Facebook

This was the Twitter of Olden Times.

Seeing as law firms are among Earth’s last enthusiasts of Lotus Notes and fax machines, they can hardly be expected to be on the cutting edge of evolving social media technologies. As social media platforms and blogs were exploding over the last decade, most law firms did not engage. Firms continued to churn out the unread white papers and ignorable client alerts as part of their traditional marketing efforts.

This reluctance or skepticism has waned some in the last couple of years and given way to a wary appreciation of the positive role that LinkedIn, Facebook, blogs, and similar sites can play in marketing, recruiting, client support and internal collaboration. A 2012 survey of lawyers and legal marketers by ALM Legal Intelligence attests to this shifting attitude. The survey had some striking findings. Among them:

double red triangle arrows Continue reading “This ‘Social Media’ Thing Might Not Be A Fad, Law Firms Acknowledge”

We should have known that the Fisher opinion was going to be a letdown — a “great big dodge,” as my colleague Elie Mystal put it. Instead of readying herself for an historical moment, Justice Elena Kagan spent yesterday doing some window-shopping.

Where did she go, and what merchandise did she check out? Here’s an eyewitness report….

double red triangle arrows Continue reading “The Eyes of the Law: The Apple of Her Eye”

Next time, brown bag it.

* The makeup of the Foreign Intelligence Surveillance Court is very homogeneous. Out of 14 judges who served this year, 12 are Republican and half are former prosecutors. Some diversity please? [Reuters]

* Dewey know how much Judge Martin Glenn shaved off of Togut Segal & Segal’s $8.8M fees and expenses in the latest D&L payout approval? Just $167.76 for subway fare and meal overages. [Am Law Daily]

* Ted Boutrous of Gibson Dunn is a very busy man, but he’s been categorized as a “Twitter freak.” The man is a self-professed news junkie, and he follows @atlblog, so you know he’s cool. #winning [Bloomberg]

* Facebook has named a new general counsel. We wish a very warm welcome to Colin Stretch, a man who’s a Harvard Law graduate, a former Kellogg Huber partner, and a former Supreme Court clerk to Justice Breyer to boot. [Facebook]

* If you’re waiting for your check to come for the BARBRI class action suit that was settled back in 2007, then keep waiting. But hey, at least the law firms are starting to get paid. [National Law Journal]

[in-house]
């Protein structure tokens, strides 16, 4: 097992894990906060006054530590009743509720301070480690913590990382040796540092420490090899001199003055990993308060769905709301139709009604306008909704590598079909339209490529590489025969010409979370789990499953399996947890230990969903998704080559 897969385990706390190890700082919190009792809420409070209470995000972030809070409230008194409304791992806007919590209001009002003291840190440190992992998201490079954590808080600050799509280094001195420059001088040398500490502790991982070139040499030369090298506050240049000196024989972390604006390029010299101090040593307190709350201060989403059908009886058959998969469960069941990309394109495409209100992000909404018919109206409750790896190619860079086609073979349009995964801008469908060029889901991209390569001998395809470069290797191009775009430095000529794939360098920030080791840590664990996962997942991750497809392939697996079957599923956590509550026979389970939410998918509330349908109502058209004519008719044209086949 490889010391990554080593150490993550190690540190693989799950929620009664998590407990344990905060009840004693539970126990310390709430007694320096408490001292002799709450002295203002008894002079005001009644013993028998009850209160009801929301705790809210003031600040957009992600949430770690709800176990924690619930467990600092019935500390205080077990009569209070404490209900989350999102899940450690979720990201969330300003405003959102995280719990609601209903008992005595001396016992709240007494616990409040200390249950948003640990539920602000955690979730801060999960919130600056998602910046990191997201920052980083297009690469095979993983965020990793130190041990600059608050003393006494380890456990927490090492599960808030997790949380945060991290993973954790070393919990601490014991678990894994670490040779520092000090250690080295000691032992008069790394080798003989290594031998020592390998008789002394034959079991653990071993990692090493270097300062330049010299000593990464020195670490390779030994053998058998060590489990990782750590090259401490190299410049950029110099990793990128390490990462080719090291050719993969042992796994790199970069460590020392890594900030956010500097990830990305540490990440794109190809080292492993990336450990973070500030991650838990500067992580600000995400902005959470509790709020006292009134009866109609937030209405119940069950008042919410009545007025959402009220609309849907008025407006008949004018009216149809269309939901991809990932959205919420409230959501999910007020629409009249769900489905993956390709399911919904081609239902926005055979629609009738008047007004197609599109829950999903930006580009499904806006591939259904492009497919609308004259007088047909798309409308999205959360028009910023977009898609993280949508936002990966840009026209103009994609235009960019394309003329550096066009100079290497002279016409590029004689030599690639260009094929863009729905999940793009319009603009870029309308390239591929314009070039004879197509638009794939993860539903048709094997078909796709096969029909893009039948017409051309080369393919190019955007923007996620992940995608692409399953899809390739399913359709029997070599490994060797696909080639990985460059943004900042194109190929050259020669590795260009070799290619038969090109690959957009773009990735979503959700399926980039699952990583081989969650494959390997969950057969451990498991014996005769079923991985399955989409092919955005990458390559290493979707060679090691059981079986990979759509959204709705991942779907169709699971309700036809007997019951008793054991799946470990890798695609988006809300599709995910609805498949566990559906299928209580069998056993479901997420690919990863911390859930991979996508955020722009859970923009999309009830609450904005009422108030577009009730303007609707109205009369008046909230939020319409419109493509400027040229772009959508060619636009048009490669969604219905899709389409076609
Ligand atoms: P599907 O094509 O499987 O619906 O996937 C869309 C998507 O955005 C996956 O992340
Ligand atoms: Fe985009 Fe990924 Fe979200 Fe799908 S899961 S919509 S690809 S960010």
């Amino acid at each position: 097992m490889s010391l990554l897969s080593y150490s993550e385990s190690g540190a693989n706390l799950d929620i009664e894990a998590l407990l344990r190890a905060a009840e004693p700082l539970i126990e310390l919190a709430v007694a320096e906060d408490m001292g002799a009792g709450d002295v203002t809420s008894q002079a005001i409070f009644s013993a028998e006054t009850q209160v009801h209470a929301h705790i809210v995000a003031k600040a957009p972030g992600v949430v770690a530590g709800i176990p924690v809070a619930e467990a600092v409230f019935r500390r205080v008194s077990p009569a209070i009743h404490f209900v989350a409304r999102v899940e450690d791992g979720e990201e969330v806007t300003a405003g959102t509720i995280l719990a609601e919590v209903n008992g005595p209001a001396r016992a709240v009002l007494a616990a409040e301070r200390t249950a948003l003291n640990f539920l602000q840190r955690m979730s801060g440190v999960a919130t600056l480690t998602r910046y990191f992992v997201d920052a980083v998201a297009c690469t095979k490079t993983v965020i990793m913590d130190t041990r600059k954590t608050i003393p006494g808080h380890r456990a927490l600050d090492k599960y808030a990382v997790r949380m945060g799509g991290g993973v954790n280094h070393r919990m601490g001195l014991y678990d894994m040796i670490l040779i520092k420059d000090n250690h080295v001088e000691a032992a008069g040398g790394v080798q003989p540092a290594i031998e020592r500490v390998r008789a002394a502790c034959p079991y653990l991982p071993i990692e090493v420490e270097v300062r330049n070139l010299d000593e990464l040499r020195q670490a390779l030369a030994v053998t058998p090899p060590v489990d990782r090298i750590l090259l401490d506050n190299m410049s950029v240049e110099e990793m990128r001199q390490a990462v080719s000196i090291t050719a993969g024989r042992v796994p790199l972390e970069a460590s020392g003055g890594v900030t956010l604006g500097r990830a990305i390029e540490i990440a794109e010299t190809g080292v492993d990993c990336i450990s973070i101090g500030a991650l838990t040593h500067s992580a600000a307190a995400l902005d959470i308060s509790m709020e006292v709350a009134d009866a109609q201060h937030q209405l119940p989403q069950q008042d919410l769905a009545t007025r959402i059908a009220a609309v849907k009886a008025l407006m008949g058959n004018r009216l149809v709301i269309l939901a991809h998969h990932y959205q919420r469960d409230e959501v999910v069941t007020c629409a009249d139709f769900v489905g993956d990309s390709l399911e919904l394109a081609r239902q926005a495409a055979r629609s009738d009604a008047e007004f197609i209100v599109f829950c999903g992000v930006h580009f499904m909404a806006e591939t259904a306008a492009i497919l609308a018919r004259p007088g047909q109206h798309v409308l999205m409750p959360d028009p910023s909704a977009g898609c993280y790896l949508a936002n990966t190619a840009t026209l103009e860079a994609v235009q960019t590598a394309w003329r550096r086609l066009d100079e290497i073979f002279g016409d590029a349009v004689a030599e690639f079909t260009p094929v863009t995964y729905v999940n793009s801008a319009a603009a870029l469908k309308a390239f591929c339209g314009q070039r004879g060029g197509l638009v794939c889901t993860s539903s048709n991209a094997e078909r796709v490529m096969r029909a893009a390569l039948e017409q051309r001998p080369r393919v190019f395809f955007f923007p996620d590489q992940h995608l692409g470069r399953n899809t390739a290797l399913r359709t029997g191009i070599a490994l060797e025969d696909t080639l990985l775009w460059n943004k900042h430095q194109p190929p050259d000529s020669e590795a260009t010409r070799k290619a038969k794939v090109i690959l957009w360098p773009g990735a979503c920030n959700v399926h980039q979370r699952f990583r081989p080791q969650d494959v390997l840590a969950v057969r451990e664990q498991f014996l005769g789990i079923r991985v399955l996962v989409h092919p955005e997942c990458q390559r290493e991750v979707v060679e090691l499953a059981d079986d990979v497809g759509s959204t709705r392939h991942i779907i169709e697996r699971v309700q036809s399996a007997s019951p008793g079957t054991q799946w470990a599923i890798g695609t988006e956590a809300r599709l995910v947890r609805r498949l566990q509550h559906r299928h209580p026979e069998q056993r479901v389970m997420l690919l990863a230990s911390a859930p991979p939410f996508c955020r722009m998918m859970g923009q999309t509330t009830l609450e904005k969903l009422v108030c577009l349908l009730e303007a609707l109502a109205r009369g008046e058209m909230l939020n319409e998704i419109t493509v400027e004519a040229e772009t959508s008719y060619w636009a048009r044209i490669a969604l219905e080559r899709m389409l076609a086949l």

* Ariel Castro, a man you might’ve eaten ribs with, is looking at additional indictments in the kidnapping case against him. Thus far, he’s pleaded not guilty to all of the 329 charges he currently faces. [CNN]


If you’re an avid watcher of reality television and you’re a fan of Gordon “F**king” Ramsay’s charm, then you probably saw the episode of Kitchen Nightmares that featured Amy’s Baking Company. You see, their food and service didn’t suck; all the Yelpers who gave them horrible reviews were liars. If you’re not familiar with what happened, Chef Ramsay walked out on owners Amy and Samy Bouzaglo — who were seen pilfering servers’ tips, physically fighting with and threatening customers, and acting in an otherwise delusional way — because they were “incapable of listening.”

But what happened after the show aired is every rabid social media addict’s dream: when they received an even greater amount of negative reviews on Yelp and Reddit, the Bouzaglos took to their Facebook page to settle the score as politely and as delicately as they could manage See e.g., “PISS OFF ALL OF YOU. F**K REDDITS, F**K YELP AND F**K ALL OF YOU.” They really are lovely people.

Apparently the couple behind the self-immolating restaurant were planning to host a news conference today to speak about their experience on the show and its aftermath (and to pimp their bistro’s reopening). More than 1,500 people tried to snag a reservation to watch the expected insanity unfold.

Enter the lawyers at Davis Wright Tremaine to wag their fingers in Mutombo-esque fashion with threats of liquidated damages…

double red triangle arrows Continue reading “Social Media Darlings at Amy’s Baking Company Fear Lawsuit”

If you have a friend who might be interested in serving as the general counsel to a leading technology company, you might want to give that person a poke. As we mentioned earlier today, a top job is about to open up: Ted Ullyot plans to step down as GC of Facebook in the not-too-distant future.

What types of issues has Ullyot tackled in his time at Facebook? How well has he been compensated in his role? Where might he be headed next?

Let’s look at some SEC filings, as well as his departure memo….

double red triangle arrows Continue reading “Musical Chairs: Ted Ullyot Is Leaving Facebook”

Ted Ullyot

* Given the name and origins of the Tea Party movement, it actually makes perfect sense that their groups got grief from the IRS. [Washington Post]

* Wachtell Lipton weighs in against the practice of shareholder activists offering special compensation to director nominees. [Dealbook / New York Times]

* A law professor, Joshua Silverstein, argues that schools should embrace grade inflation. (But haven’t most of them done this already?) [WSJ Law Blog]

* Facebook shareholders might not “like” this news, but Ted Ullyot plans to step down as general counsel after about five years. We’ll have more on this later. [Corporate Counsel]

* The Brooklyn DA’s office is reopening 50 murder cases that were worked on by retired detective Louis Scarcella (who looks oh-so-savory in the NYT’s photo of him). [New York Times]

* In news that should shock no one, Nicholas Speath’s dubious discrimination case against Georgetown Law has been dismissed. [The BLT: The Blog of Legal Times]